Anyway, just read the book. It's worth it. He's one of the authoritative authors for occidental myths. No modern source could beat the value of an ancient author. If you don't have the patience to read the whole thing - I'll admit, it seemed to take forever to finish, but I was determined - get a book with an index, like this version. This has an excellent index and glossary, and the table of contents breaks the original books into the stories contained within them. It's formatted in a great way for reference later. It also has a lined, not prose, format, which preserves some of the authenticity and helps break up parts that would have turned into dense paragraphs in a prose style. I should confess, though, that this was not the translation I used for my cover-to-cover reading: my Latin teacher says that Mandelbaum's is the best, but I was stuck with a Barnes & Noble classics edition. Since then I've used this version as reference and to refresh my memory, but I can't completely comment on accuracy or readability.

I think this book should be a basic part of education, certainly if you have any interest in myths or the classics.


Love's Executioner (Perennial Classics)
Love's Executioner (Perennial Classics)
by Irvin D. Yalom
Edition: Paperback
173 used & new from $0.01

1 of 2 people found the following review helpful
5.0 out of 5 stars Love's Executioner, September 22, 2009
This book is written by a psychotherapist, who has mainly existential views though he is flexible enough to adjust his practice to meet the needs of individuals. Each chapter follows an intriguing story of one of his patients - an overweight woman who loses almost 100 pounds, a terminally ill cancer patient, a widow, a mother grieving over the loss of her favorite daughter, etc. The cases shed light on the true practice of psychotherapy. It illustrates successful exchanges and frustrations alike, thus providing a realistic expectation for those considering the profession. The author wrote it mainly in a story format, but throughout describes his thought processes that clarify some of the techniques. I read this book in a day because it's written in such an engaging style. Primarily, it showed me what to expect if I were to become a psychotherapist. It also discussed issues in the patients, or even the therapist, that everyone has to deal with at some point in their lives. It gave me a better understanding of others, and myself as well.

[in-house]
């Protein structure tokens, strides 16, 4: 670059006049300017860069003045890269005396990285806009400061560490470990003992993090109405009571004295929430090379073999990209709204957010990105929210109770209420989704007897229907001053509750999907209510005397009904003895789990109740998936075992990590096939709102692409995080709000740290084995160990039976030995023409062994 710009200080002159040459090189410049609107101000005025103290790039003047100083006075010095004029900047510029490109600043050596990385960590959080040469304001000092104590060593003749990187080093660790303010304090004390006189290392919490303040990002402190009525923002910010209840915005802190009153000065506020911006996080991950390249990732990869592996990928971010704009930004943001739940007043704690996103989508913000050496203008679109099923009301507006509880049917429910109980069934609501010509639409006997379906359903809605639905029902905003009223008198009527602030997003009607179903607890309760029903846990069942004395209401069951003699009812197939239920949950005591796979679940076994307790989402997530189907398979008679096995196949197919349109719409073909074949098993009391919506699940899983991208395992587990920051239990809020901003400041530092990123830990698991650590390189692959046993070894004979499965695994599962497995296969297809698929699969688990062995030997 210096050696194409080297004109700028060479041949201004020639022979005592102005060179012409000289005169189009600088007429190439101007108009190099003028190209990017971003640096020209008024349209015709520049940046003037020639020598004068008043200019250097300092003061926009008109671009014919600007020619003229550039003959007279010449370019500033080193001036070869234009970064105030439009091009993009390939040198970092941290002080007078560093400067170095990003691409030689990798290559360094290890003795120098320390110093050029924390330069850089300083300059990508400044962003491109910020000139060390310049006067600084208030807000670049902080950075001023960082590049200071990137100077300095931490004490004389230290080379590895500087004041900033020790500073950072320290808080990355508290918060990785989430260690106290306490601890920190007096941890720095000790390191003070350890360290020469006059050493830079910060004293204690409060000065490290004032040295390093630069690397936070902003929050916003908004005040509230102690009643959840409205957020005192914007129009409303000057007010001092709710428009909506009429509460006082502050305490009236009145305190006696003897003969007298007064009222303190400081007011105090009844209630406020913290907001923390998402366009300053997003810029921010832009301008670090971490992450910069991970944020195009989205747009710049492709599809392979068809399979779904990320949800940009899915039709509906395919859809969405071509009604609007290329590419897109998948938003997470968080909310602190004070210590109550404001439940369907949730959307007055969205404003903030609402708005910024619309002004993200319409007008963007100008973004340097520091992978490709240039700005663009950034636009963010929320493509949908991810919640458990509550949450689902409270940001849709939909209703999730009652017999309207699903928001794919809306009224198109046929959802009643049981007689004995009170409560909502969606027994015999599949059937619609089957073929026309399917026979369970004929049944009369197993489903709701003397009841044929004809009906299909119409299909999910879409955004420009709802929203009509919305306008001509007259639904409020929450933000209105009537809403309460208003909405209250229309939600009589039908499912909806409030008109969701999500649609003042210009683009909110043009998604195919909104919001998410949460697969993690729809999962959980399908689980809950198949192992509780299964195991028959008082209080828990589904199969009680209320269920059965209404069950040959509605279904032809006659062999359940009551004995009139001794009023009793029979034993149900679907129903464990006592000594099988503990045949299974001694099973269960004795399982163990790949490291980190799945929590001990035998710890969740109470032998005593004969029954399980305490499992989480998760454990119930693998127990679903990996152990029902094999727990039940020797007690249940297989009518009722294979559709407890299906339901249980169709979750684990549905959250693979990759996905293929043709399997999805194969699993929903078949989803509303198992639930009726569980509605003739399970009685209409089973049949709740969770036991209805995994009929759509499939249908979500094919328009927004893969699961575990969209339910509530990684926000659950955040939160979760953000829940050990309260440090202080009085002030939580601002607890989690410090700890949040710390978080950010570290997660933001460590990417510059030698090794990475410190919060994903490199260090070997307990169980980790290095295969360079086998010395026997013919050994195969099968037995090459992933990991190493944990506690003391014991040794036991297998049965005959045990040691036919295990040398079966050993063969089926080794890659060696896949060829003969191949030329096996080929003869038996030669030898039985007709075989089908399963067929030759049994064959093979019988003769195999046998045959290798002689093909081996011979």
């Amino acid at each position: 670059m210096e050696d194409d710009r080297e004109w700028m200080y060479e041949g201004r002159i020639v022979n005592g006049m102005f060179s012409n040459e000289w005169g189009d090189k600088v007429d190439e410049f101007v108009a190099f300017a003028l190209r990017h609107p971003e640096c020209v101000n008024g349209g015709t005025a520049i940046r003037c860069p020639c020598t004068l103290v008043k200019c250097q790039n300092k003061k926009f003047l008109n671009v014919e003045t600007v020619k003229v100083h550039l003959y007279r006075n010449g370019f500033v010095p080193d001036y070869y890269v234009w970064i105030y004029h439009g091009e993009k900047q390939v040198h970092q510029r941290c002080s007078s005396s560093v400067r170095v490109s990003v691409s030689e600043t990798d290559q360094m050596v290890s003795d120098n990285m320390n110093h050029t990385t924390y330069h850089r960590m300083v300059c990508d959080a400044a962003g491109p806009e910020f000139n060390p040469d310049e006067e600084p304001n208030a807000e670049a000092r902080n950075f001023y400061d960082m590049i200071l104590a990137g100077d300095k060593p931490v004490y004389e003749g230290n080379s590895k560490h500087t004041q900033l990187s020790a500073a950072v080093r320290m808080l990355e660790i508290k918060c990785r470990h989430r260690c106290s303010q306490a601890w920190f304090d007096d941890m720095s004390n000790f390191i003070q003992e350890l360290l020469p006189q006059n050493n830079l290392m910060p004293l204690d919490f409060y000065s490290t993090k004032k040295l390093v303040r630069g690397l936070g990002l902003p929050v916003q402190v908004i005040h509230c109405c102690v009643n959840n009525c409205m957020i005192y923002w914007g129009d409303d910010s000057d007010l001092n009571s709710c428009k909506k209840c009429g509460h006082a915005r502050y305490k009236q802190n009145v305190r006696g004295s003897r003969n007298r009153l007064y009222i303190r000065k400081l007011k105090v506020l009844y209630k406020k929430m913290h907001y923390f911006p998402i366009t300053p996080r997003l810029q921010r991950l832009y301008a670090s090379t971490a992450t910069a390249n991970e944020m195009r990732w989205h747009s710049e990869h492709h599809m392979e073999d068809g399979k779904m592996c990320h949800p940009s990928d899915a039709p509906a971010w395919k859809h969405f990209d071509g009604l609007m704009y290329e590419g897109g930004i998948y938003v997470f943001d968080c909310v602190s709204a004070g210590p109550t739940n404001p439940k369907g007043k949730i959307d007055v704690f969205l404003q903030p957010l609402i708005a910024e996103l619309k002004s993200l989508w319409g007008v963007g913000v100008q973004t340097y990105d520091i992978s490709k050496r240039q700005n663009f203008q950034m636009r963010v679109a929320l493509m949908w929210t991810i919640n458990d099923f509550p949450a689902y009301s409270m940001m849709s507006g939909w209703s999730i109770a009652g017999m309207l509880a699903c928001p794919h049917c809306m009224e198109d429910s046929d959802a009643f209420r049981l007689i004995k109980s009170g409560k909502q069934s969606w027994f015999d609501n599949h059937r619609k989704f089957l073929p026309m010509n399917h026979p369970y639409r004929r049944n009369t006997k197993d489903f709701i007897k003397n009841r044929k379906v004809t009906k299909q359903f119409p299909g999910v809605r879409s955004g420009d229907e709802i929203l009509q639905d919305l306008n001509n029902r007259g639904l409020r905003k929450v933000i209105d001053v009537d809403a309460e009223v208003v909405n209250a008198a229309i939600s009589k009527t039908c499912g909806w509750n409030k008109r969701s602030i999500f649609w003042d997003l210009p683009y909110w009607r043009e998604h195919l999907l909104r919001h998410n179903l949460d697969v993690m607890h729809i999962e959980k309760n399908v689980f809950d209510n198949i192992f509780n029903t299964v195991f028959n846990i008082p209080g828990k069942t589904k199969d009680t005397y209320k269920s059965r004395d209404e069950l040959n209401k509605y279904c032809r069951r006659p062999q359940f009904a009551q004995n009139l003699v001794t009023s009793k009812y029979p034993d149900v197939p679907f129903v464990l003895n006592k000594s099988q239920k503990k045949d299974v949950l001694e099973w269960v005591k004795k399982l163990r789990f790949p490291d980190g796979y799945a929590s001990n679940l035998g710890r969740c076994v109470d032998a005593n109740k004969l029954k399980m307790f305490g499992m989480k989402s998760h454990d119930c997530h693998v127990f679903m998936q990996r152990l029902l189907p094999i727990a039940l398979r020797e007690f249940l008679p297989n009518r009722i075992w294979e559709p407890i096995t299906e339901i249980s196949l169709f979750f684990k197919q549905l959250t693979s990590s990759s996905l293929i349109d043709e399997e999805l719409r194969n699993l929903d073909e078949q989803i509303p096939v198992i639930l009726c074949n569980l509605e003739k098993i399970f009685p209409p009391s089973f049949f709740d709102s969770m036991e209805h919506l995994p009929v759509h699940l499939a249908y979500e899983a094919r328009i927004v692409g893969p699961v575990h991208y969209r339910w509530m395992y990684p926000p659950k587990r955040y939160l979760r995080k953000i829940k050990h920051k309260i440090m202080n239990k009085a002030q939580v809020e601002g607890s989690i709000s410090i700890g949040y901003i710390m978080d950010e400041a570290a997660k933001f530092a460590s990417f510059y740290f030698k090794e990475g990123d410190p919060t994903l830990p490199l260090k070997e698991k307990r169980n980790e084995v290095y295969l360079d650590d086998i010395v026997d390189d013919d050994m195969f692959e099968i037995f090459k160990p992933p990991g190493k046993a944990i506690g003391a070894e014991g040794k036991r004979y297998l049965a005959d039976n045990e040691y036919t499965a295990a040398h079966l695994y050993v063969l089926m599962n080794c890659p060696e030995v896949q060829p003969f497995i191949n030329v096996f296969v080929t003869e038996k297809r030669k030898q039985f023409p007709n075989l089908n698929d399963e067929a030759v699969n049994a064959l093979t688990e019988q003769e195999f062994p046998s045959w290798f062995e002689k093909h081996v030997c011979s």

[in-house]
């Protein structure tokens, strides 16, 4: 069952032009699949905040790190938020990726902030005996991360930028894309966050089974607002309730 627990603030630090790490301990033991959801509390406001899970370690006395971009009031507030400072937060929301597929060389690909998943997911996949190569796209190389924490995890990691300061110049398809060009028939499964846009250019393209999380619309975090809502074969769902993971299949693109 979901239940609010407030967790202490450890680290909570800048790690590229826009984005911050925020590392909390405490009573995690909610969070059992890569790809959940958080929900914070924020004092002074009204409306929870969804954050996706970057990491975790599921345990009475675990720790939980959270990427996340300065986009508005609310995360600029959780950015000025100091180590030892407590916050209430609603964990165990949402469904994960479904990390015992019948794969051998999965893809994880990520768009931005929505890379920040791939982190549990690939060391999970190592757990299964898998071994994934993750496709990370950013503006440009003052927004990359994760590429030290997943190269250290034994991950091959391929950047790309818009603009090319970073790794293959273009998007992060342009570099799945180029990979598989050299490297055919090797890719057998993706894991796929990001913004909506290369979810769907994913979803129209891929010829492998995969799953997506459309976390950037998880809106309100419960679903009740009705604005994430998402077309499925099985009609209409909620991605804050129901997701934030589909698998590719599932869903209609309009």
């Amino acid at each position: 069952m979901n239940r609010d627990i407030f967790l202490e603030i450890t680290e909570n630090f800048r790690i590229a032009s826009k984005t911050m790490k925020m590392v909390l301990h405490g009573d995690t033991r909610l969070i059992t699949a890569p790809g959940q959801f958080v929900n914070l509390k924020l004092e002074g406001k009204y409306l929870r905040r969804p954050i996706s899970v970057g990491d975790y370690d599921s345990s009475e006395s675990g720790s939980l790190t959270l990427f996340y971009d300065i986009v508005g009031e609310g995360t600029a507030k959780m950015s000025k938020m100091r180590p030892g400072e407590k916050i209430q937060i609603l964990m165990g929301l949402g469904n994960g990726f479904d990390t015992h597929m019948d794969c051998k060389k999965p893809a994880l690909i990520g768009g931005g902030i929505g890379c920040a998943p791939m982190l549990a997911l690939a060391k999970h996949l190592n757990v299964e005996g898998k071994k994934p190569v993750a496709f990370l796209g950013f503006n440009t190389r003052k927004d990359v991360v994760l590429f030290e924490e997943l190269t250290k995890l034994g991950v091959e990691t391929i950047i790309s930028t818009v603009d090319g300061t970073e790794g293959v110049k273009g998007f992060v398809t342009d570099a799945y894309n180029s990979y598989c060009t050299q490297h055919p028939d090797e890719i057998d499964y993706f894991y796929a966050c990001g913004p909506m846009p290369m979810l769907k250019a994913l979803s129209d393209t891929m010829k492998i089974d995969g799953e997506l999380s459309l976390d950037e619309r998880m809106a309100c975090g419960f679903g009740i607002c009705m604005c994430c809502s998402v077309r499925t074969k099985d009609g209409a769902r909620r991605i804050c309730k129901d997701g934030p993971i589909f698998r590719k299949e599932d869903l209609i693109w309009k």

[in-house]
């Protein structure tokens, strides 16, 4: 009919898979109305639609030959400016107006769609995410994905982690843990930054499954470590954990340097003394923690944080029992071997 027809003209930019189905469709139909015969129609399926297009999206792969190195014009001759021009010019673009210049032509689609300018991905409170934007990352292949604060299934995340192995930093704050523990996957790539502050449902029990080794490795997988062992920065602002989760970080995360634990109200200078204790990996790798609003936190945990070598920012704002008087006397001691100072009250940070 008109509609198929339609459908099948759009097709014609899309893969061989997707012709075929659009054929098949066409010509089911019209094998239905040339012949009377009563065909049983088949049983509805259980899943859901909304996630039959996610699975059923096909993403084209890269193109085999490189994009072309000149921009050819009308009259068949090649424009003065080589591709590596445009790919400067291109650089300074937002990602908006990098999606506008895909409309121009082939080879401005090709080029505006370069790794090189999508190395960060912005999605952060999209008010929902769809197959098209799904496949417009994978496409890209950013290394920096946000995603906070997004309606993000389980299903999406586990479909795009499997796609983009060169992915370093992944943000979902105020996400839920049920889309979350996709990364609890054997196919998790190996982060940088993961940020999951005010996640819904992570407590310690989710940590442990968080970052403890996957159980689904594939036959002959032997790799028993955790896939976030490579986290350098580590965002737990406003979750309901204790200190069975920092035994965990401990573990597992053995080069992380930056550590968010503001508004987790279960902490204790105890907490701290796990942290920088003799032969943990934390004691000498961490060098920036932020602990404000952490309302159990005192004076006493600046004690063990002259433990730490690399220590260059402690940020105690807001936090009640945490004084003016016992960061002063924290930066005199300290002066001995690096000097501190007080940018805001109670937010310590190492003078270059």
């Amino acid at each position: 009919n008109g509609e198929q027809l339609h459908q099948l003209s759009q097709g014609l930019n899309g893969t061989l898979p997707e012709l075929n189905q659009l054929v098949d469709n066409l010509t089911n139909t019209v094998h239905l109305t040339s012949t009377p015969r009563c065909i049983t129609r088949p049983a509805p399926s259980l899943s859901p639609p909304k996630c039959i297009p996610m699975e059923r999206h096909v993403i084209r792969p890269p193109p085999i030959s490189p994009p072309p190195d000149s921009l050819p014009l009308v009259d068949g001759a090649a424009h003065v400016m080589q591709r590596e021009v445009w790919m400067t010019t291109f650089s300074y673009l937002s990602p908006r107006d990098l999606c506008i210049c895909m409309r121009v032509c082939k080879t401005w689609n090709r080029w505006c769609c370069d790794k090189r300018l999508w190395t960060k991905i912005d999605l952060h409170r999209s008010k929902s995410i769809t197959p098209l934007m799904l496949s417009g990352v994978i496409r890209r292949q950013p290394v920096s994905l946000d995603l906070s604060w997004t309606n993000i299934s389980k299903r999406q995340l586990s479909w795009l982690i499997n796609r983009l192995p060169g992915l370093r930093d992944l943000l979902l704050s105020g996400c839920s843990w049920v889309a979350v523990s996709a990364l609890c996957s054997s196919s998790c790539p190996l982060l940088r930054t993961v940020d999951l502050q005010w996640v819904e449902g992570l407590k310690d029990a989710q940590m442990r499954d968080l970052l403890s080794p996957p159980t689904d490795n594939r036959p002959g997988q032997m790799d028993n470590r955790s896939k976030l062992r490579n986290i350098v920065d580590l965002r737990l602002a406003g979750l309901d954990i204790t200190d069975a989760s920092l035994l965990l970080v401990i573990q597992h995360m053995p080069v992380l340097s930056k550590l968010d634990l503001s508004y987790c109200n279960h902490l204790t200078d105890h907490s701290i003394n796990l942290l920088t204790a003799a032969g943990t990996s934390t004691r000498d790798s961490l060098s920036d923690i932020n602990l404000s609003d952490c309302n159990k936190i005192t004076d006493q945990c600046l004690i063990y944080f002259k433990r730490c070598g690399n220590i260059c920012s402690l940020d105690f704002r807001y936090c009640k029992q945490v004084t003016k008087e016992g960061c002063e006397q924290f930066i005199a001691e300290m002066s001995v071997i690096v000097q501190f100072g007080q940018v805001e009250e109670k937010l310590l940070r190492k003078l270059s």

A Primer of Jungian Psychology
A Primer of Jungian Psychology
by Calvin S. Hall
Edition: Paperback
Price: $10.87
110 used & new from $0.36

4 of 4 people found the following review helpful
5.0 out of 5 stars An Excellent Introduction to Jungian Psychology, November 24, 2006
Although it may be rather brief, this book does an excellent job with introducing people to the basics of Jungian psychology. For people beginning to learn about Jung's theories, I think this is one of the best starting points, and after reading it I've had a good basis to continue learning more about this subject. It's well-written, easy to understand, provides real-life examples to clarify concepts, and the information is organized in a logical sequence. Altogether it is a wonderful overview.


Page: 1